Essential Practices for Healthy Skin

Posted by Diana Zapata on

Very excited to be back with more knowledge and tips for you!

So far we have learned about what makes up our skin's structure and also how to care for our skin by knowing our skin type and adjusting to it with beauty rituals that enhance, nourish and protect us. We can't forget that when we care for our bodies from the inside, it inevitably reflects in the outside.

Here some other things you can -and should!- add to your beauty rituals.

Nutrition + Hydration

Make sure to eat wholesome foods that contain nutrients for your organs to function and detox properly, this will lead to clear, glowing skin. Seeds, fresh fruits, veggies and a proper amount of water will also help clean out impurities and nourish from the inside out. In contrast, consuming heavily processed foods, excess cholesterol or sugar creates an imbalance in the body that will surely reflect in your skin. 


Exercise has countless benefits from boosting happiness levels, reducing risk of heart disease, increasing strength and flexibility, improving memory, giving you an energy boost and helping you sleep better. In the skin, the benefits come from an increased blood flow, which helps nourish cells and keep them vital. Blood carries oxygen and nutrients to cells in the entire body, and this includes skin. 

Get some sun!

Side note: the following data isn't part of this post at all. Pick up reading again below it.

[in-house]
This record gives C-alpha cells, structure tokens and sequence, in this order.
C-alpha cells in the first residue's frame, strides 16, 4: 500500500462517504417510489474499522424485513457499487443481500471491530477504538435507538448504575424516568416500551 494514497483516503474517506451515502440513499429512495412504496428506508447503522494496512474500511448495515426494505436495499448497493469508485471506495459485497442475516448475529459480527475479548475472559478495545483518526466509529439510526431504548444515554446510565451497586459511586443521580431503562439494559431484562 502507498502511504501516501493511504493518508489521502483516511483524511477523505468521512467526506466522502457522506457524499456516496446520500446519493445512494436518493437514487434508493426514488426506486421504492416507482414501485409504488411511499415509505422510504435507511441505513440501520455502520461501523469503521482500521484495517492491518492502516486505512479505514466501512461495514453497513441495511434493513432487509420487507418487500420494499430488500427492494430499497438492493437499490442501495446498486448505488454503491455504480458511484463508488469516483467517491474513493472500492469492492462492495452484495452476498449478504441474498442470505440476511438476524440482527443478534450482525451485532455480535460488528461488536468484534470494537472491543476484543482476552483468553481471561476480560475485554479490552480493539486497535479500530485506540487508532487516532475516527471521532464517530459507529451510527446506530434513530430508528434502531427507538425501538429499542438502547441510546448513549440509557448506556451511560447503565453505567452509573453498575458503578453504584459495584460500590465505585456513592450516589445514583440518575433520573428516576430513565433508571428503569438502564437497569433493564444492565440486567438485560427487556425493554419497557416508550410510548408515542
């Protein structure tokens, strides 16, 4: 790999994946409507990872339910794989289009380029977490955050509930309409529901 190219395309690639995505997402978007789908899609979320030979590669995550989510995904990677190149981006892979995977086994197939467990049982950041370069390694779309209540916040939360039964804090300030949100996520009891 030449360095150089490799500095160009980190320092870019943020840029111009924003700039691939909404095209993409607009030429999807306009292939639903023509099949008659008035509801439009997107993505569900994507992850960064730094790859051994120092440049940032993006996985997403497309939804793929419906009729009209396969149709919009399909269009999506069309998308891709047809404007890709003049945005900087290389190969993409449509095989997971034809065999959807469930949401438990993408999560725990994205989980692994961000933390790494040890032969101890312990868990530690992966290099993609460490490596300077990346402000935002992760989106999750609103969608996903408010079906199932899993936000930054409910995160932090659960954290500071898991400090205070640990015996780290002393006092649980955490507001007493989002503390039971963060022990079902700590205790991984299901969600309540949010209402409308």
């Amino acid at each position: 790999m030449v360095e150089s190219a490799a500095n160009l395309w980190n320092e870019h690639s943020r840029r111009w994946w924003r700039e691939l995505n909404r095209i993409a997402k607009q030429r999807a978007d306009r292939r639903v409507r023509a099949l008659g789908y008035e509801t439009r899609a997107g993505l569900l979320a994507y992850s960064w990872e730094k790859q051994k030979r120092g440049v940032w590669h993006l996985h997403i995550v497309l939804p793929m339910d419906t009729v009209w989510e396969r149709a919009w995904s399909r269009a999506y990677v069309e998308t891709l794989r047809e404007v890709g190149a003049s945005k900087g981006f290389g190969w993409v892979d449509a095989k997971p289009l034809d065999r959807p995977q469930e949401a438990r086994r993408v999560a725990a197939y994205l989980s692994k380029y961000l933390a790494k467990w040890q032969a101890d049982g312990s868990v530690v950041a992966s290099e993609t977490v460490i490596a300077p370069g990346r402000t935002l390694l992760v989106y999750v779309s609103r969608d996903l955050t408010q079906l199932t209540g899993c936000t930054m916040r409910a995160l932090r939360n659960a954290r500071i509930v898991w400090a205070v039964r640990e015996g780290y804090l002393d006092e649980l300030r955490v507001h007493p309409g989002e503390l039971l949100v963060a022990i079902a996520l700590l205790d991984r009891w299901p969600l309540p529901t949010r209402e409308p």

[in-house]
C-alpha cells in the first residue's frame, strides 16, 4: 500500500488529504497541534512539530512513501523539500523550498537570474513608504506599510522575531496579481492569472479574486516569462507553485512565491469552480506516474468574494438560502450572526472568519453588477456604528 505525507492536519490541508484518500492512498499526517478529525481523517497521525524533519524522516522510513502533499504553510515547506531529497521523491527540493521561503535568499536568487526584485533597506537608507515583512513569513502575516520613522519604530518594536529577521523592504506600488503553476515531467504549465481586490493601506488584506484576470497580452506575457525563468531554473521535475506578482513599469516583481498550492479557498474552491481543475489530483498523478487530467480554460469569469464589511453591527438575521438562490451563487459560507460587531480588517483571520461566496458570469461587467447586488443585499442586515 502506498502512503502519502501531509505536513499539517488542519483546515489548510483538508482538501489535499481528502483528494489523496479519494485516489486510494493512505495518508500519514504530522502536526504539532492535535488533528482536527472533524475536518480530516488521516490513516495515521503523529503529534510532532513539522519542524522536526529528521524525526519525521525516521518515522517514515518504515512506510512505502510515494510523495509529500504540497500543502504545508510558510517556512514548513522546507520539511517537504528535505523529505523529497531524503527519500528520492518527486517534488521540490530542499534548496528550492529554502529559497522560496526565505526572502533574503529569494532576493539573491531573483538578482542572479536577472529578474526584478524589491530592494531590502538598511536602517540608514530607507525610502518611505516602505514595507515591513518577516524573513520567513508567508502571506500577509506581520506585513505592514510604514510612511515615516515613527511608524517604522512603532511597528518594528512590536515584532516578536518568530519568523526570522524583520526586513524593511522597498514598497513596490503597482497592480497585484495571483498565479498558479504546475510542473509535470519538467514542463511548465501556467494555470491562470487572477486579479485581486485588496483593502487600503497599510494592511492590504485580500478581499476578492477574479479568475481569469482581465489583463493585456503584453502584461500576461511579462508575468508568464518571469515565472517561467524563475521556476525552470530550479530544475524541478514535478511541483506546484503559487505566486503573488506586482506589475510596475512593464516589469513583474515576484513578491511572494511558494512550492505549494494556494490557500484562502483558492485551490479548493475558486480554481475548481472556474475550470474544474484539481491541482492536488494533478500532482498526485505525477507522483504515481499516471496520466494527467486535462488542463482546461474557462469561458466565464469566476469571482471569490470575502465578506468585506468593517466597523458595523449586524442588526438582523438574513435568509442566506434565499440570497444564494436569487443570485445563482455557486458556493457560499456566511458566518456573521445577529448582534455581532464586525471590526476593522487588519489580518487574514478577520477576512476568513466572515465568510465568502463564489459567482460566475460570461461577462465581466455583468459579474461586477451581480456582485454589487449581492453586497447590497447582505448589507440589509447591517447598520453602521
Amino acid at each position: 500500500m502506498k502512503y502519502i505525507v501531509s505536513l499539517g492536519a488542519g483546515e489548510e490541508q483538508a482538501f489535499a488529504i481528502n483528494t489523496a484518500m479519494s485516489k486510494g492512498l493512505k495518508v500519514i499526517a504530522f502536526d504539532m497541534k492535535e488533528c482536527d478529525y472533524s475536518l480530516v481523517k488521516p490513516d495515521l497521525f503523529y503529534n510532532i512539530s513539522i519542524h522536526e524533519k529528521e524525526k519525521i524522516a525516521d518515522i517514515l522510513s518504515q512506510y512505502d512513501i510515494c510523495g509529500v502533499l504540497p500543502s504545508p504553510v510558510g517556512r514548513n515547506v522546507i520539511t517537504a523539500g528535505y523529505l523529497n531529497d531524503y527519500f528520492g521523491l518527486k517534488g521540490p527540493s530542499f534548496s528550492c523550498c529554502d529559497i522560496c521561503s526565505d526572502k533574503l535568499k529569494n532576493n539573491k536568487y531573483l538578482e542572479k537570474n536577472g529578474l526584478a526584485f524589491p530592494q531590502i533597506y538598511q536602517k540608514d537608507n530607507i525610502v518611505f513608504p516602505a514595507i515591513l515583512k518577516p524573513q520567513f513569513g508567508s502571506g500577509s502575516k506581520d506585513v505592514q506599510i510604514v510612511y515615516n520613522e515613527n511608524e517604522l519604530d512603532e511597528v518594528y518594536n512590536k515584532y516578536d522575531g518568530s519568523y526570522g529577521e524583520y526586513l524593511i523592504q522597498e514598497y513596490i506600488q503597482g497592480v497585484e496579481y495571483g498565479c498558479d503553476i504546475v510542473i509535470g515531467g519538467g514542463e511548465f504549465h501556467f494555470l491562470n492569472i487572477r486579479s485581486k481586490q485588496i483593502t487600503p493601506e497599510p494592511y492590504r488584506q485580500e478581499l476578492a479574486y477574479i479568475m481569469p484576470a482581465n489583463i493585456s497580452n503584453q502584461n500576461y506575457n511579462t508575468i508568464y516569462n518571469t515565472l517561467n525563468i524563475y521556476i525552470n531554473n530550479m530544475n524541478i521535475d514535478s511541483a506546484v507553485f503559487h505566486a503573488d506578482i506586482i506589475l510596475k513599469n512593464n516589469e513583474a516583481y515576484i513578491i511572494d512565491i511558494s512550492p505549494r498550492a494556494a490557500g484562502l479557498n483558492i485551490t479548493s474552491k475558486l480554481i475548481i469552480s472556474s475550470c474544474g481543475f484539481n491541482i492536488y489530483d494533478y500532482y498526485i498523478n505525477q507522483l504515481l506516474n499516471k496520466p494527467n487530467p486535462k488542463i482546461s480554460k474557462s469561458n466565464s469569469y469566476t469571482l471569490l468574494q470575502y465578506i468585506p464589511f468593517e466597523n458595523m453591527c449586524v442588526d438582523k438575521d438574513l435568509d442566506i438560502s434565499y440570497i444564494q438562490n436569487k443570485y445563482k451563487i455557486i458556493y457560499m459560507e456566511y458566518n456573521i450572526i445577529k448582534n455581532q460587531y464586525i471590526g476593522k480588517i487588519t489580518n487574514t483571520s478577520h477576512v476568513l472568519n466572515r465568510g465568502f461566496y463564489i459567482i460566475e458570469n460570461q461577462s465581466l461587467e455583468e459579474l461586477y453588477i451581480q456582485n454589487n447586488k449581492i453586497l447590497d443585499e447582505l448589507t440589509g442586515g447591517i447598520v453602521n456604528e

Many shy away from the sun in fear of Melanoma risks, but as with many things in life, it's all about balance and some sun can actually protect you from Melanoma.

"The skin's exposure to ultraviolet radiation of short wavelengths (UVB) has been linked to a decreased risk of melanoma in outdoor workers compared to their indoor counterparts, which suggests chronic sunlight exposure can have a protective effect, says The Lancet Journal."

Short intervals of 10 to 15 minutes a day in sunlight helps boost Vitamin D levels. Getting some sun also lowers blood pressure, enhances your mood and even helps you sleep better.   

Beauty Sleep

Skipping on a restful night's sleep can lead to dull, tired-looking skin. As you sleep, the body works metabolic processes that help produce collagen. Get between 7 to 9 hours of sleep for the most benefits. The first three hours of sleep are the deepest ones and it's when the body produces human growth hormone, which is important for skin and hair repair. During the following two hours, you enter REM sleep and this is when Melatonin increases (highly skin-protecting and antioxidant). Lastly, during the final three hours of sleep, the body's muscles completely relax and the skin gets a deep recovery period. 

Make sure to also hydrate your skin before going to bed, as during nighttime, the skin dehydrates at a faster rate. 

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See you next time.

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